Unsupervised Learning of Edges EN
Data-driven approaches for edge detection have proven effective and achieve top results on modern benchmarks. However, all current data-driven edge detectors require manual supervision for training in the form of hand-labeled region segments or object boundaries. Specifically, human annotators mark semantically meaningful edges which are subsequently used for training. Is this form of strong, high-level supervision actually necessary to learn to accurately detect edges? In this work we present a simple yet effective approach for training edge detectors without human supervision. To this end we utilize motion, and more specifically, the only input to our method is noisy semi-dense matches between frames. We begin with only a rudimentary knowledge of edges (in the form of image gradients), and alternate between improving motion estimation and edge detection in turn. Using a large corpus of video data, we show that edge detectors trained using our unsupervised scheme approach the performance of the same methods trained with full supervision (within 3-5%). Finally, we show that when using a deep network for the edge detector, our approach provides a novel pre-training scheme for object detection.
Rethinking Atrous Convolution for Semantic Image Segmentation EN
In this work, we revisit atrous convolution, a powerful tool to explicitly adjust filter's field-of-view as well as control the resolution of feature responses computed by Deep Convolutional Neural Networks, in the application of semantic image segmentation. To handle the problem of segmenting objects at multiple scales, we design modules which employ atrous convolution in cascade or in parallel to capture multi-scale context by adopting multiple atrous rates. Furthermore, we propose to augment our previously proposed Atrous Spatial Pyramid Pooling module, which probes convolutional features at multiple scales, with image-level features encoding global context and further boost performance. We also elaborate on implementation details and share our experience on training our system. The proposed `DeepLabv3' system significantly improves over our previous DeepLab versions without DenseCRF post-processing and attains comparable performance with other state-of-art models on the PASCAL VOC 2012 semantic image segmentation benchmark.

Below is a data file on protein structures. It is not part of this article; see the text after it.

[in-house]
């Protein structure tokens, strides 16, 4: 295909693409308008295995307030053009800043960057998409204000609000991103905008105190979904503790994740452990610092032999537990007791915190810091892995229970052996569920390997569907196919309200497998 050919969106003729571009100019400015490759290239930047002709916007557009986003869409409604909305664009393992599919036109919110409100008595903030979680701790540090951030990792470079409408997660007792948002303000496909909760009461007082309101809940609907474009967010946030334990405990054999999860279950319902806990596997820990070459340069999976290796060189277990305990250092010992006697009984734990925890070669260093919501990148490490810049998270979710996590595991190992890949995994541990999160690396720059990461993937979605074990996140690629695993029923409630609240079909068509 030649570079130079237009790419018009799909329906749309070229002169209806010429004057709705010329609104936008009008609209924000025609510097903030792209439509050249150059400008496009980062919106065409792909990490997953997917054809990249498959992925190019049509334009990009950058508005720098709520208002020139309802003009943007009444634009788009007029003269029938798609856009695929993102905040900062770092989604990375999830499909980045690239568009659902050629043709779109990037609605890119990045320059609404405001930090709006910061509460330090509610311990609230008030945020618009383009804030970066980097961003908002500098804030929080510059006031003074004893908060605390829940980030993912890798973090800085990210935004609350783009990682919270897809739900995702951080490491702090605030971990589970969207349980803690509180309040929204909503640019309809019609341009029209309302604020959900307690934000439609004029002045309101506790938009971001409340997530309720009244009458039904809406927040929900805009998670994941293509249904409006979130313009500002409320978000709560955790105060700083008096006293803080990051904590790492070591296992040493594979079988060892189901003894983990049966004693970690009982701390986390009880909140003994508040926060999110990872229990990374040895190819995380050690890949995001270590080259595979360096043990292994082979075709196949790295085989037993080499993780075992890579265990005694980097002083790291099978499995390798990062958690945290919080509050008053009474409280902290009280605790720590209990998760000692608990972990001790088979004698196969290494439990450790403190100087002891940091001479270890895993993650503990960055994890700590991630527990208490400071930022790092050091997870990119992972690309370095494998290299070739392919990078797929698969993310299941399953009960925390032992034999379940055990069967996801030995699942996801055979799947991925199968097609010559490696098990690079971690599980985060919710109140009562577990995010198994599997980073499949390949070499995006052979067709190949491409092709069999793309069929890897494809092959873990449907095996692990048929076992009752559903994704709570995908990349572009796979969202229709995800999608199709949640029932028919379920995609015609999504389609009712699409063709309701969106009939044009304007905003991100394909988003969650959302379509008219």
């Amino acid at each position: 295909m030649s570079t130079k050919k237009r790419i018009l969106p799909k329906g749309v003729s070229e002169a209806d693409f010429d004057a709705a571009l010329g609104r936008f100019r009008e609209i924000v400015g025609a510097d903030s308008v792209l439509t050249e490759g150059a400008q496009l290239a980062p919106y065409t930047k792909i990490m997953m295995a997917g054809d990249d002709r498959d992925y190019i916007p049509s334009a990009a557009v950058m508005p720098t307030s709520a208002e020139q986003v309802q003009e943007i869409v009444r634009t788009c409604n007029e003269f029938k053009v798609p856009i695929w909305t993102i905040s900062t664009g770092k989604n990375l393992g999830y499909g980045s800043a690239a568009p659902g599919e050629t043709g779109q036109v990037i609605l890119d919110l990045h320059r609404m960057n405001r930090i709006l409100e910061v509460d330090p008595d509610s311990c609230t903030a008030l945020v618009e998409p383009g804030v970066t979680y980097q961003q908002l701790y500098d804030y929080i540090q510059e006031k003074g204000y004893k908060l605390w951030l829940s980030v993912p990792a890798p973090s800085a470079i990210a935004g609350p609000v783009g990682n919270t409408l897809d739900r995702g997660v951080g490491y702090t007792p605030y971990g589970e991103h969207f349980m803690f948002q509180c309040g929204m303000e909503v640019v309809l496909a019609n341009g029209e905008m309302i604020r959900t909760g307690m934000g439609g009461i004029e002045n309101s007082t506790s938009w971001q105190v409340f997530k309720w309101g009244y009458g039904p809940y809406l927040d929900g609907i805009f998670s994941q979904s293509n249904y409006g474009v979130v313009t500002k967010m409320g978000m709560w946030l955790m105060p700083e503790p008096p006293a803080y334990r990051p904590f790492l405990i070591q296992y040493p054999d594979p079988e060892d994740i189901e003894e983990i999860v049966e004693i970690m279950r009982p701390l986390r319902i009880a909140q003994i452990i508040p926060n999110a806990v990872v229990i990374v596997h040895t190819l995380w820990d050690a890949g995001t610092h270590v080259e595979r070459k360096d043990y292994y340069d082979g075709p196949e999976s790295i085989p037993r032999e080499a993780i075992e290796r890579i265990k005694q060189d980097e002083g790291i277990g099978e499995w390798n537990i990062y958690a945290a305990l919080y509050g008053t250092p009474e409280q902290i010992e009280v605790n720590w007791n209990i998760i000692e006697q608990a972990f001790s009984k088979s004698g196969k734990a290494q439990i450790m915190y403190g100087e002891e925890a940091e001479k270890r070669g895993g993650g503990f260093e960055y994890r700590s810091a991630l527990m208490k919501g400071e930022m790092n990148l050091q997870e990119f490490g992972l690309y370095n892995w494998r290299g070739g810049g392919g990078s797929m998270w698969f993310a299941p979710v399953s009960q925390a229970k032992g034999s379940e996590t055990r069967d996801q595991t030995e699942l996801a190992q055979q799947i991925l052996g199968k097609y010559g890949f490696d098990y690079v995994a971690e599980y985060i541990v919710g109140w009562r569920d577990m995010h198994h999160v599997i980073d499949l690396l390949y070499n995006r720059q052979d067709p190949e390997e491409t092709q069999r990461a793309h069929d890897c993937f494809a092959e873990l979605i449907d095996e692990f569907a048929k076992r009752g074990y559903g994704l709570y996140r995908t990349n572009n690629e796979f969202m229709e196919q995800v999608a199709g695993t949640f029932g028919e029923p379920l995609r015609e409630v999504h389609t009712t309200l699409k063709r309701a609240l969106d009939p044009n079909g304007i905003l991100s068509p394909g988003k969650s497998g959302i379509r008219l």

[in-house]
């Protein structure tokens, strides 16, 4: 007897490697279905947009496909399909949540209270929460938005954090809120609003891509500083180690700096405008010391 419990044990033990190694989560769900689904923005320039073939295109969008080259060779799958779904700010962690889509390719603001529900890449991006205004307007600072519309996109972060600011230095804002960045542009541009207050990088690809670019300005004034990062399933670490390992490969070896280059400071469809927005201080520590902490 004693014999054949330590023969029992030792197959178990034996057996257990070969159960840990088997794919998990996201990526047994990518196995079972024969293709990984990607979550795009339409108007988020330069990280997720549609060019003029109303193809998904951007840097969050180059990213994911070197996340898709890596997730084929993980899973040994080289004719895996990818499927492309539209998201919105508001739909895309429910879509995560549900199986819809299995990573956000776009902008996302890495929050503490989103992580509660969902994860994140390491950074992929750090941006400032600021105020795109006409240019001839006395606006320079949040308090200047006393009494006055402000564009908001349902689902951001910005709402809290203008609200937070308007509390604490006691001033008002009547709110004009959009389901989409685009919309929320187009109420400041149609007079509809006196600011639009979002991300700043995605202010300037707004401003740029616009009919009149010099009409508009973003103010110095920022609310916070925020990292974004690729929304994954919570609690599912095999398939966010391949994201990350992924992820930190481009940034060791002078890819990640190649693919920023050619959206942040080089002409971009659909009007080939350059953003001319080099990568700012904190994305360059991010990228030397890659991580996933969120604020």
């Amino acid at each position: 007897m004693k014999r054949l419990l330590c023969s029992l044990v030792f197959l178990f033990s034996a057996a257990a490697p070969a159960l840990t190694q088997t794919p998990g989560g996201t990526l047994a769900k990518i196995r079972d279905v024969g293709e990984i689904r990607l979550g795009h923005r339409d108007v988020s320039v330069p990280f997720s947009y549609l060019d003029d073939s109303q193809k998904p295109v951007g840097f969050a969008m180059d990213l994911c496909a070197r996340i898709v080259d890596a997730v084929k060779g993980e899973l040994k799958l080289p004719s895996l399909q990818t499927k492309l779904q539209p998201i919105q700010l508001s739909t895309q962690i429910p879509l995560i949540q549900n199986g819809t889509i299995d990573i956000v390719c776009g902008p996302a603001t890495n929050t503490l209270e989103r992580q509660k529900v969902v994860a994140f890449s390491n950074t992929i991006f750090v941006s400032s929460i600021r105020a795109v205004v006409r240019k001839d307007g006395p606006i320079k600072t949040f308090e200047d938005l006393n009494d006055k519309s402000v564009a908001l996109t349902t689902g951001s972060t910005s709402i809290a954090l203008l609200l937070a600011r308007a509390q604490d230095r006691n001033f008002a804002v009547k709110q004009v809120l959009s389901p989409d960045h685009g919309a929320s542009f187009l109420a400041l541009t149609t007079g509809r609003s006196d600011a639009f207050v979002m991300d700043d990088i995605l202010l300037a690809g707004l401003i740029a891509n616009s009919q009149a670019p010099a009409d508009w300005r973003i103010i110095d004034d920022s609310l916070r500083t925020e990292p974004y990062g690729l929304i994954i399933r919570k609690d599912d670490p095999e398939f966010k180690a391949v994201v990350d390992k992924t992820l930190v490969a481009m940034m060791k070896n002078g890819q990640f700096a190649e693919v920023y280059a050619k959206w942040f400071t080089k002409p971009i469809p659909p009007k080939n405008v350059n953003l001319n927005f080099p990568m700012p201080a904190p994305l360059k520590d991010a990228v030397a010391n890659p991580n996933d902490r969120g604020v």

Bilinear CNNs for Fine-grained Visual Recognition EN
We present a simple and effective architecture for fine-grained visual recognition called Bilinear Convolutional Neural Networks (B-CNNs). These networks represent an image as a pooled outer product of features derived from two CNNs and capture localized feature interactions in a translationally invariant manner. B-CNNs belong to the class of orderless texture representations but unlike prior work they can be trained in an end-to-end manner. Our most accurate model obtains 84.1%, 79.4%, 86.9% and 91.3% per-image accuracy on the Caltech-UCSD birds , NABirds , FGVC aircraft , and Stanford cars  dataset respectively and runs at 30 frames-per-second on a NVIDIA Titan X GPU. We then present a systematic analysis of these networks and show that (1) the bilinear features are highly redundant and can be reduced by an order of magnitude in size without significant loss in accuracy, (2) are also effective for other image classification tasks such as texture and scene recognition, and (3) can be trained from scratch on the ImageNet dataset offering consistent improvements over the baseline architecture. Finally, we present visualizations of these models on various datasets using top activations of neural units and gradient-based inversion techniques.